Monday, February 13, 2012

The Woman In Black - Forgiveness

I just barely got back from watching "The Woman In Black".  I really don't plan on reviewing movies in this blog post, but I want to share some brief plot points.  I'll be hiding the next paragraph in a nice 'anti-spoiler' tag.  If you don't mind being spoiled, or have seen the movie, you can highlight the text by using your mouse.  Hitting Ctrl-A also works.  If this is a foreign language, see your nearest computer geek for assistance.

The main plot point for "The Woman In Black" is about a woman, Jannette.  Jannette is deemed to be mentally unstable, and her son is taken away from her by her sister.  Sometime later, the son is travelling with his adopted parents and dies in a tragic accident: their carriage sinks in the mud. Jannette angrily declares that she will never forgive her sister, and that her sister never tried to save her son.  Jannette hangs herself, and comes back as a ghost in black.  Whenever someone visits her house, she kills a child in the local village.  The main character thinks he resolves the issue by finding and returning Janette's son's body to Janette's grave, but ghost has already sworn that she will 'never forgive'.

I found it interesting that forgiveness, or the inability to forgive, played a large part in the movie.  As I drove home, I started to think about two people that I judge I have hurt pretty deeply.  No matter how much time has passed, I always feel like I want to tell them 'I'm sorry'.  I'm sorry that things didn't turn out.  I'm sorry I wasn't in the right place to make our relationship work out.  One of these people is a girl that I dated in college.  The other is a man that I called my best friend for awhile.  With the girl, I kept dating her, expecting some kind of spark to happen in me, and for me to become attracted to her.  I'd rather not go into the other story, far too personal and painful.

Anyways, as I drove home, I felt a great deal of pain.  I realized that I was still struggling to forgive myself for it.  On another note, I also realized I still have a lot of anger due to the incidents directed toward the other people.  That probably extends from the pain of not being able to forgive myself.  Honestly, I feel like a man divided.  Instead of there being two equal pieces, I end up with two shadows.  The scene in my head almost plays out like a scene from a play.

One part of me lie curled in a ball, trying to numb everything out.  He rocks and tries to comfort himself.  He says 'I'm sorry' over and over.  He also says 'I can never forgive myself for what I've done'.  In reality, he is the innocent one.  Standing over him is Tumm.  Tumm is dressed in black, as usual, with blood on his hands.  He is the real one at fault in the situation.  Tumm's duty is to draw boundaries, enforce them, and to understand what is going on with the other part of me, which is lying huddled on the ground.  Tumm is pointing his finger, angrily, at me and at the people around me.  He says 'It's all your fault!'.  He points at me and says 'I can never forgive you.  You're worthless.  It's all your fault.'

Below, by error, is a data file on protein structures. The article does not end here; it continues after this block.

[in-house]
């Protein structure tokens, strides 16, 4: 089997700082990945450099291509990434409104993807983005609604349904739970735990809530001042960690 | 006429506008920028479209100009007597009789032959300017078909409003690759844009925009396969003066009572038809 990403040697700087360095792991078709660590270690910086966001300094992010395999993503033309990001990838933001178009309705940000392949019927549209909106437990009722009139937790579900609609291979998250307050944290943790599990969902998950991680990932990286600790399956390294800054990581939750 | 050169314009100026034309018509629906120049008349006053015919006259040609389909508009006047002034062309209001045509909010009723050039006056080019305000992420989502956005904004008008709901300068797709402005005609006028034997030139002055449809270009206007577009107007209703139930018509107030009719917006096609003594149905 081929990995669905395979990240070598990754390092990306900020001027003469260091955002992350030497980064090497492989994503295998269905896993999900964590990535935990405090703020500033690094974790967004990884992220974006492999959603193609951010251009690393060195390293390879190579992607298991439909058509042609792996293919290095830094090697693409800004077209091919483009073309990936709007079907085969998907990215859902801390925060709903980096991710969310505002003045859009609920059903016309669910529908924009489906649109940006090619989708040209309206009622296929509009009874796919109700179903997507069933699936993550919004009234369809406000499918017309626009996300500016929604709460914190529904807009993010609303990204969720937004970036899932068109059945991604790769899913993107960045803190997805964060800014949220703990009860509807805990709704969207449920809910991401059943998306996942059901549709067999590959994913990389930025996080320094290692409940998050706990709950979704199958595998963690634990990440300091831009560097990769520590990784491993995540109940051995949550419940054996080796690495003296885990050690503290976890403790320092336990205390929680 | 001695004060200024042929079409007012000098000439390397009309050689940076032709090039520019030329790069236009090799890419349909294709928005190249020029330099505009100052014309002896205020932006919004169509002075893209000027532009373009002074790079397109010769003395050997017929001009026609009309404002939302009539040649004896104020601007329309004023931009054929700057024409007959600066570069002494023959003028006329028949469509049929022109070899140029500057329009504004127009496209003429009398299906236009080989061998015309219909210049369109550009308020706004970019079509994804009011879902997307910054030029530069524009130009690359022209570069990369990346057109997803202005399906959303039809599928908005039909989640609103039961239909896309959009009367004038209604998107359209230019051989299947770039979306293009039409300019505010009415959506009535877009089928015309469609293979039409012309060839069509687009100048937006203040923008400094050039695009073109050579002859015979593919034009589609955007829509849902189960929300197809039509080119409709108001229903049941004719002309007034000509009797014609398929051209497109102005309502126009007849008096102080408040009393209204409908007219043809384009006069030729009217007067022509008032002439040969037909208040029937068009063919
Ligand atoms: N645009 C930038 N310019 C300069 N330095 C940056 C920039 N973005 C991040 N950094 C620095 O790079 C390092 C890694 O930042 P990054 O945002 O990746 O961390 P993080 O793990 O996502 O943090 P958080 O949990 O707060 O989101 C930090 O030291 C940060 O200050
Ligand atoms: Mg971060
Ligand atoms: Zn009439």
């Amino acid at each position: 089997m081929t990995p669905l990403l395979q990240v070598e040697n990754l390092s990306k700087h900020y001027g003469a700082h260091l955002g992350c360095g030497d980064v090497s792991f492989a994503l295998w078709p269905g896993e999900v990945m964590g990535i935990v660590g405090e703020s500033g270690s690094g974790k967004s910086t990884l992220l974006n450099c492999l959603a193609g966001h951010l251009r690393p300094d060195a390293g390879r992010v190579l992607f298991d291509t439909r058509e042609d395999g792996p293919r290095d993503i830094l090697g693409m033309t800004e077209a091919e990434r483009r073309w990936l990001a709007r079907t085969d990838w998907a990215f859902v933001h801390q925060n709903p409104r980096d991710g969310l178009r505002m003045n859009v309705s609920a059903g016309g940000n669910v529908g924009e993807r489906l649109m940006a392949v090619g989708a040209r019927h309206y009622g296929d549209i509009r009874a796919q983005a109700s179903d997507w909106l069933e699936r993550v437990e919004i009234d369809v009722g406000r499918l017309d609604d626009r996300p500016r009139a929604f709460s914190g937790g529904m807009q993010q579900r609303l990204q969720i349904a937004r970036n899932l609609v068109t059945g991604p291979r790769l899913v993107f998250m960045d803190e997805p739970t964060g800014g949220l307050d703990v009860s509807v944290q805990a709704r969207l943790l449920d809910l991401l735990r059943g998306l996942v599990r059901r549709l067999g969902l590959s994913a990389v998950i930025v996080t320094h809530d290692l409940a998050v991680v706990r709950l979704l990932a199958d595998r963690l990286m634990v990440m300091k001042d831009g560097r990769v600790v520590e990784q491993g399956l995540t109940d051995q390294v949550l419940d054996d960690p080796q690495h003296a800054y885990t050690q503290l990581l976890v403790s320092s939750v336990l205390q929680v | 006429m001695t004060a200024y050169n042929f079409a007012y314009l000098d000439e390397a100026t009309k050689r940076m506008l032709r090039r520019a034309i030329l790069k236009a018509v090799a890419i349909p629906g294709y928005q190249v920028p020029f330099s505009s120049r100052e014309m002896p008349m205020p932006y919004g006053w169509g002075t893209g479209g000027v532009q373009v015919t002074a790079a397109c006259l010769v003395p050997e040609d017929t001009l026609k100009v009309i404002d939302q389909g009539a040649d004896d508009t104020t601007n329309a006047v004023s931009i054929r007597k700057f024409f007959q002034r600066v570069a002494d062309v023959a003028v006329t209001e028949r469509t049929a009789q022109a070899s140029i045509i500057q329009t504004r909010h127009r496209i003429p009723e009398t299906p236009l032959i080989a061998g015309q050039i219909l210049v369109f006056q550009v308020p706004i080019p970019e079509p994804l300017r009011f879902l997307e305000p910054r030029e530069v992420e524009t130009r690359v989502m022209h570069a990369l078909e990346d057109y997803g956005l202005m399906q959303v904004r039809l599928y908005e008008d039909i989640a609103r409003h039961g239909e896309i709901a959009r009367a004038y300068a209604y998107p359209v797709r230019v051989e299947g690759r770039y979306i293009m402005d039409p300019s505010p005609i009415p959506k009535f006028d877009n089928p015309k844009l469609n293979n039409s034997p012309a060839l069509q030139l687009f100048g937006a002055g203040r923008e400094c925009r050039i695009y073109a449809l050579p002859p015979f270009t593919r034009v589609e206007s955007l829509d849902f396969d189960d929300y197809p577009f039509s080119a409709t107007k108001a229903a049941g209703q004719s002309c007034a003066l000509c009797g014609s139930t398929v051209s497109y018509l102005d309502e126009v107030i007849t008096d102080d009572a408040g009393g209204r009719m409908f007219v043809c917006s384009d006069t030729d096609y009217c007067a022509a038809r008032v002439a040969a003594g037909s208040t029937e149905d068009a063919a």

As silly as it sounds, writing it out like that helps me to gain insight into what is going on, and how I can figure out how to heal myself.  Tumm needs to accept the fact that he was also responsible for my actions.  The other part needs to know that he didn't know what was going on, and that he was under a delusion of sorts.  It's like I need to realize I'm both guilty and innocent at the same time.  And ultimately, I need to forgive myself to find a sense of closure.

As an interesting irony, tomorrow is Valentine's day.  On Valentine's day, four years ago, that girl sent me a note and asked me to a movie.  That was the beginning of our dating relationship.

On a lighter note, I'm glad I was able to walk out of a horror movie with most of my sanity intact.  The last horror movie I walked out of, I was terrified of the dark all the way home and for a few days afterward.  The only side effects this movie had were: 1) my eyes constantly looking for the woman in black, either in windows, cars, down hallways, etc 2) me being terrified about the children I live with.

Oh, on another note, I don't recommend watching "The Woman In Black" if you have small children, especially if you're already pretty sensitive to horror movies.  That being said, I will close up this blog post and get some sleep.

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